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I had the same issue with the error as this and this question (both of which I read and understood), the message being:

$ ulimit -n 20000
ulimit: bad limit: Operation not permitted

I encountered this issue on FreeBSD 8.3 after an upgrade from 7.3 and thought it may have had something to do with the upgrade.

I also had all sorts of issues running the command as root and could only run it as a standard user - which is what I wanted in any case.

The issue is that with FreeBSD the command is limit, not ulimit.

When I ran as a normal user:

%limits -n 20000

I got the exact result I wanted which was to increase the openfile limit from 11095 to 20000, or so I thought.

The output was:

Resource limits (current):
  openfiles               20000

However when I ran the limit command again the limit is shown back at 11095.


How do I change either the hard/soft limit on a FreeBSD 8.3 box?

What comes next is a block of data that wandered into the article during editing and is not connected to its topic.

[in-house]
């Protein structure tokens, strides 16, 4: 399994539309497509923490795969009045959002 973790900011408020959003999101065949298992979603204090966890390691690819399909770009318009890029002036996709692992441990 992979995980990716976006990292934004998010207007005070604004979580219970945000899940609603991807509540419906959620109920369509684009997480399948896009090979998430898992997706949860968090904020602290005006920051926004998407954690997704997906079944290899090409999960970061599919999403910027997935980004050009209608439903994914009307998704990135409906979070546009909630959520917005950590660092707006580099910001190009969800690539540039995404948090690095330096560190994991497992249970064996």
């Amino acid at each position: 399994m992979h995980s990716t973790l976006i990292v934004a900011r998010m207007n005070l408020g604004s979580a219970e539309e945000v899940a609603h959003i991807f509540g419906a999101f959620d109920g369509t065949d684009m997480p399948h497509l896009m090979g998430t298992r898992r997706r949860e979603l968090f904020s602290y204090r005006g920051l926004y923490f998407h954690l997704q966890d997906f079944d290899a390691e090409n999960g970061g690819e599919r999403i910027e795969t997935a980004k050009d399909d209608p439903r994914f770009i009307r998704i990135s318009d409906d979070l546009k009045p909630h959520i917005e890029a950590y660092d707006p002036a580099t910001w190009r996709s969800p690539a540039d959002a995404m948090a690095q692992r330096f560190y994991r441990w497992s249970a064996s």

• 2
    limit is the command in csh and tcsh. ulimit is the command in other shells. limits will either run a command with modified limits, or give you an appropriate set of commands to eval in your shell to set limits. You probably want eval `limits -e -S -n 20000` – Mark Plotnick Apr 25 '14 at 1:59
  • Thanks for that @MarkPlotnick however when I run # eval limits -e -S -n 20000` ulimit: Command not found.` I get that answer as root, and as a normal user, eval limits -e -S -n 20000` ulimit: bad limit: Operation not permitted` – Deesbek Apr 25 '14 at 2:42
  • Looks like, when you're root using csh, limits is guessing the wrong shell to output commands for. Try running limit directly: # limit desc 20000 . In your normal-user example, limits is working correctly but ulimit is unable to raise the limit higher than the hard limit. You need to raise the hard limit for that normal user first, either by editing config files and logging in as that user again, or by running limit -h desc 20000 as root and then using su to become the user. – Mark Plotnick Apr 25 '14 at 14:48
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There is an overall limit set by the sysctl kern.maxfilesperproc.

To change this, edit /etc/sysctl.conf to include something like:

kern.maxfilesperproc=yourchosenvalue  

Then do service sysctl restart

You may have to log in again, or reboot, to see the new maximum.

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